How to Make a Winning Hot Dog
After winning the Great Hot Dog Cookoff in 2009, Nick Suarez went on to beat Bobby Flay in an epic Hot Dog Throwdown and hasn't looked back. This weekend, Nick returns to compete in the 6th Annual Hot Dog Cookoff in Brooklyn, NY with his newest creation, a riff on the classic chili cheese dog. Nick shares his secrets for building a winning hot dog recipe.
Yesterday I shared my strategy for how to win a cookoff. Today I'm revealing my secrets for building a winning hot dog recipe.
One of the keys to success is creating a balance of flavor in your dish. You must create the perfect bite. Apply these tips for a cookoff, or the dogs at your next family BBQ.
This is one of the most important steps of the process. Buy a bunch of different buns and franks and do a taste test. Top-sliced buns are great because you can grill both sides and get the bun extra toasty, although their size limits the amount of toppings you can put on the dog. I like potato rolls because they can hold up to the weight and moistness of chili without falling apart. Plus, they have a thick, doughy nature, so I'll be using them this weekend at the cookoff.
I always use a natural casing beef hot dog, because I like the snap that comes when you bite into it. I prefer a salty, juicy hot dog, but one that isn't too garlicky or heavily spiced.
Now the fun begins with the toppings. Hot dogs are versatile, because you can literally put anything on a hot dog. Meat, cheese, vegetables, fruits — you name it. I find there are a few distinct aspects of flavor that can elevate your hot dog to another level, and hopefully score you a win.
This will bring your dog together. Avocado, ketchup, mayo, mustard or any kind of sauce adds a smooth textural element to the hot dog. I'll be making a special sauce of mayonnaise, ketchup, herbs and lemon to apply to the the bun. It will also act as a liquid-proof barrier, so the bun doesn't get soggy from my ultimate secret weapon, a special chili I'm finishing the dog with.
When deciding on your toppings, texture is super important. Anything that adds crispness or crunch to the dog will help balance the softness of the bun and dog. Good examples are crushed potato chips, coleslaw, dehydrated and fried items. This year, I'll be topping my dog with deep-fried slices of jalapeño and a simple coleslaw of thinly sliced cabbage.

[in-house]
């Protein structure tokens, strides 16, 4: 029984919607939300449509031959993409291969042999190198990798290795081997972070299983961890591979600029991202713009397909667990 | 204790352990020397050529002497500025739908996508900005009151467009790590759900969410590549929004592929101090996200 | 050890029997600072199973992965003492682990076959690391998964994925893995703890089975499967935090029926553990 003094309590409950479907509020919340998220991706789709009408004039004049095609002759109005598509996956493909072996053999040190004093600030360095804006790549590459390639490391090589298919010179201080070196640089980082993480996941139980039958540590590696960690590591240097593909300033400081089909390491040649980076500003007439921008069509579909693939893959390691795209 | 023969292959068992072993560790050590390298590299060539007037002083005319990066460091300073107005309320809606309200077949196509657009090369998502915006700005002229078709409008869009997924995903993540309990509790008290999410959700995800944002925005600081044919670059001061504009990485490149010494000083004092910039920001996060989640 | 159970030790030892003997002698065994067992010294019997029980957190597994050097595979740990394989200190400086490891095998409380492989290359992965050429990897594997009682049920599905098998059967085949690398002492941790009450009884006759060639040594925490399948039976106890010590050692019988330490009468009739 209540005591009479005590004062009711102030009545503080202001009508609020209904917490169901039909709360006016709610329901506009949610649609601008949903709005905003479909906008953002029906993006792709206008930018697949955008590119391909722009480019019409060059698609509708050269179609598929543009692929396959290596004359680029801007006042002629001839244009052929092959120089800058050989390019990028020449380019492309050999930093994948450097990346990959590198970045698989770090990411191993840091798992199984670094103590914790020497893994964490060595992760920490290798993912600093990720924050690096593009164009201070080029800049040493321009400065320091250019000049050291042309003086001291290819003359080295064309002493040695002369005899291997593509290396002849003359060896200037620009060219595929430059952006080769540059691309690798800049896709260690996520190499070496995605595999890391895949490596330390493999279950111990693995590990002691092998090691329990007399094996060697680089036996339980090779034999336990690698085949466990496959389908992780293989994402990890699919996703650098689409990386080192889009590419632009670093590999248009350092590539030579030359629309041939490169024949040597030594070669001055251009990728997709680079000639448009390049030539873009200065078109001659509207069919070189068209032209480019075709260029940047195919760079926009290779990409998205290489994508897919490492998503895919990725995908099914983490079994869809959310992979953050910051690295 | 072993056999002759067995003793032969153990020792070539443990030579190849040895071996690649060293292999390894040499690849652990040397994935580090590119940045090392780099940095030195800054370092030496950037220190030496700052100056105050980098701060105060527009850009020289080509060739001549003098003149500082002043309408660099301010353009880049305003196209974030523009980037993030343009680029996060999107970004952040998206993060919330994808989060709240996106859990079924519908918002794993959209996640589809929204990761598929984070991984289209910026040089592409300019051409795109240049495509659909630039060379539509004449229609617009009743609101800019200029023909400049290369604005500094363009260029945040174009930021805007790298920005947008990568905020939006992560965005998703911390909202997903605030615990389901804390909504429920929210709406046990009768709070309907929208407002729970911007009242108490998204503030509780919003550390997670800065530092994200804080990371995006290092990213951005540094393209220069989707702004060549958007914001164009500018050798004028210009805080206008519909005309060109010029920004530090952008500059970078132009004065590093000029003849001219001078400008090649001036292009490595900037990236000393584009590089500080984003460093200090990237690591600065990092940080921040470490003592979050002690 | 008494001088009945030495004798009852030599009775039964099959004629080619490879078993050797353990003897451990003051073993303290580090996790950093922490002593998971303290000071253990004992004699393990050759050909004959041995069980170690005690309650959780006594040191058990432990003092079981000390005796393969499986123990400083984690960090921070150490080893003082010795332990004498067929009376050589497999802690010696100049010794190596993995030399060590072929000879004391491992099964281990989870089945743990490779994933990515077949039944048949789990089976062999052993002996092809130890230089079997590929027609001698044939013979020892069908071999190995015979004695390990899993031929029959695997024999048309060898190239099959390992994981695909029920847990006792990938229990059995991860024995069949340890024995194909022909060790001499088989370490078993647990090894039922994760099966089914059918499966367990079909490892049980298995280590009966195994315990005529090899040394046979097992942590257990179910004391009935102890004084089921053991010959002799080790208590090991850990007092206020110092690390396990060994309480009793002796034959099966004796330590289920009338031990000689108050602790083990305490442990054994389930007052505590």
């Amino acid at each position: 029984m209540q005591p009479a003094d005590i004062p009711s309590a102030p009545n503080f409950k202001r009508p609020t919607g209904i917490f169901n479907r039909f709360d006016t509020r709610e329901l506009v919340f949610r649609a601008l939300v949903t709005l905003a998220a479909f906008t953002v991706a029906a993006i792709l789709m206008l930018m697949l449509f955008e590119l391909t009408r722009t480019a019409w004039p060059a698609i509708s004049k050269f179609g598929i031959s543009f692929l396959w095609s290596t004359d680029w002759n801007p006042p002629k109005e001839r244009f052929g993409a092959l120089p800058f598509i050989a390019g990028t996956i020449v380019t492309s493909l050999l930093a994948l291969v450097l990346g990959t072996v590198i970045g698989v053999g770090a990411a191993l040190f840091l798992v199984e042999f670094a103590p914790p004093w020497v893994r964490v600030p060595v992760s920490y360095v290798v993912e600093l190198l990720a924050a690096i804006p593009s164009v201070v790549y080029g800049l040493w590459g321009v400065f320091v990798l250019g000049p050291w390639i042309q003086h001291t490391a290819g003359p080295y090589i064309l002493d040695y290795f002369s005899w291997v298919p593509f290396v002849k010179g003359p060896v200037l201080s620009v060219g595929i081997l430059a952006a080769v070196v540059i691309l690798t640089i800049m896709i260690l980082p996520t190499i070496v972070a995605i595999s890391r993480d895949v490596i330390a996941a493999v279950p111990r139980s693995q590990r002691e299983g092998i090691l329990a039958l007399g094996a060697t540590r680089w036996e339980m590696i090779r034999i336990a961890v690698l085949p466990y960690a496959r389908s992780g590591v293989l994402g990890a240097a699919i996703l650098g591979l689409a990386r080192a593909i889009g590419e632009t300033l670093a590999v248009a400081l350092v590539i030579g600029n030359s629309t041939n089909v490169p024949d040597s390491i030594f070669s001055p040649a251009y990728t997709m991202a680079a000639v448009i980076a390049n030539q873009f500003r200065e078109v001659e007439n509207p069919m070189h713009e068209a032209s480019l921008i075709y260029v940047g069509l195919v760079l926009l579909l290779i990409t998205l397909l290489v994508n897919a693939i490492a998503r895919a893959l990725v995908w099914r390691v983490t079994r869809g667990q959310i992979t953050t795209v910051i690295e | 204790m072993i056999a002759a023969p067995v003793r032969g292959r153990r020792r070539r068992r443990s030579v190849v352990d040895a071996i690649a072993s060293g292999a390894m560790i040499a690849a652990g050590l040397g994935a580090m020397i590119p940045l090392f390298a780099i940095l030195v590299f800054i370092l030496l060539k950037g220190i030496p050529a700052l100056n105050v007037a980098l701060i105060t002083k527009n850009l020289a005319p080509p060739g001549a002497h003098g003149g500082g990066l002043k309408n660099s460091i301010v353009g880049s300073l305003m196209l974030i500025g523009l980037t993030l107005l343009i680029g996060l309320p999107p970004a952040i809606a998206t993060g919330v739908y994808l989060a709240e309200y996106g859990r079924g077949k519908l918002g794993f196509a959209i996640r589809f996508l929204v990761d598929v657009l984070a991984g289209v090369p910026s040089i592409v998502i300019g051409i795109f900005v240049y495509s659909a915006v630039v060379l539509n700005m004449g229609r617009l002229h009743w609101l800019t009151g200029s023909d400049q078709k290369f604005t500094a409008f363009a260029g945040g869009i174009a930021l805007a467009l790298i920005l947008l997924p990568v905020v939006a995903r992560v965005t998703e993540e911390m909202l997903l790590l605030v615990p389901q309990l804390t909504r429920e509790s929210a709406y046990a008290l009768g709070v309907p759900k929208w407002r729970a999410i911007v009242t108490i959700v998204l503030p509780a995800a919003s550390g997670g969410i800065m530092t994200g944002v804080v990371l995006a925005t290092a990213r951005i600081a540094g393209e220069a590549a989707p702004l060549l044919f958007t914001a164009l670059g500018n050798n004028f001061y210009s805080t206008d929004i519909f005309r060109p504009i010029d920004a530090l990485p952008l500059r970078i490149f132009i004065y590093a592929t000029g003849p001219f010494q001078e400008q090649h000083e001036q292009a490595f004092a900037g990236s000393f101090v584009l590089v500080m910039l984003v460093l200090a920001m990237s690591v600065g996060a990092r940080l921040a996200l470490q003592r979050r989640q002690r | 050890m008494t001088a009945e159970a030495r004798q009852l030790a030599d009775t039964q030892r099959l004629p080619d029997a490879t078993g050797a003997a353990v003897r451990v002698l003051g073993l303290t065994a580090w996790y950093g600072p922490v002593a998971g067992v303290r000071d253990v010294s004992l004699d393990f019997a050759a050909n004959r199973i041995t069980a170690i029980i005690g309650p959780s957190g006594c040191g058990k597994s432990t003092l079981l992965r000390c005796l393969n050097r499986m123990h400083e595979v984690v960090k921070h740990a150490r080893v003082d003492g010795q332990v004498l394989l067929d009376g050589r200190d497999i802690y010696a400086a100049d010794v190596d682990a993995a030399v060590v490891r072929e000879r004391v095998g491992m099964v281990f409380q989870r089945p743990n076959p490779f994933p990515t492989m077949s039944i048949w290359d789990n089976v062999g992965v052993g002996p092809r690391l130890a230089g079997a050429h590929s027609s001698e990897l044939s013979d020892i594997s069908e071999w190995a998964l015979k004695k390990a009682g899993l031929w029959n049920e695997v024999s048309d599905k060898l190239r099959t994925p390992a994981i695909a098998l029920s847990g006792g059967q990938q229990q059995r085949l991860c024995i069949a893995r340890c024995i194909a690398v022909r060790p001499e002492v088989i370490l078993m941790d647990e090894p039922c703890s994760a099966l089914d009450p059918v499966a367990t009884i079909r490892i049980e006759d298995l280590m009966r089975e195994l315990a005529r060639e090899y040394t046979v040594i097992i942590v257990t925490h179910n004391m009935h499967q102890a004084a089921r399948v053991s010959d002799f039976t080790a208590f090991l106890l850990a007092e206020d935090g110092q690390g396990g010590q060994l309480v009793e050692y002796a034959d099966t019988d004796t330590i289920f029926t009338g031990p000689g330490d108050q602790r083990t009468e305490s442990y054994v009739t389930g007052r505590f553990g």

All great hot dogs feature some sort of acidic item, like pickles or any other pickled item. This helps balance the saltiness and cuts through the fat in the meat of the dog. I'll be making quick pickles with cucumbers, sugar, salt and rice wine vinegar.
I'm topping the whole thing with my secret homemade chili, and a fondue sauce of assorted cheeses that pare well with my other flavors.
At the end of the day, just have fun finding the right mix of ingredients for you. The hot dog is really just a blank canvas, and serves as a vessel for any ingredient imaginable, even non-traditional ones. The number one rule for all cookoffs is to have fun.
Taste Nick's dog and 22 other competing hot dogs this weekend at the 6th Annual Great Hot Dog Cookoff in Brooklyn, NY. Proceeds benefit Food Bank of New York, a 28-year-old non-profit working to end food poverty throughout the five boroughs.
Learn more about Nick Suarez and his national cookoff series, Food Experiments, at thefoodexperiments.com .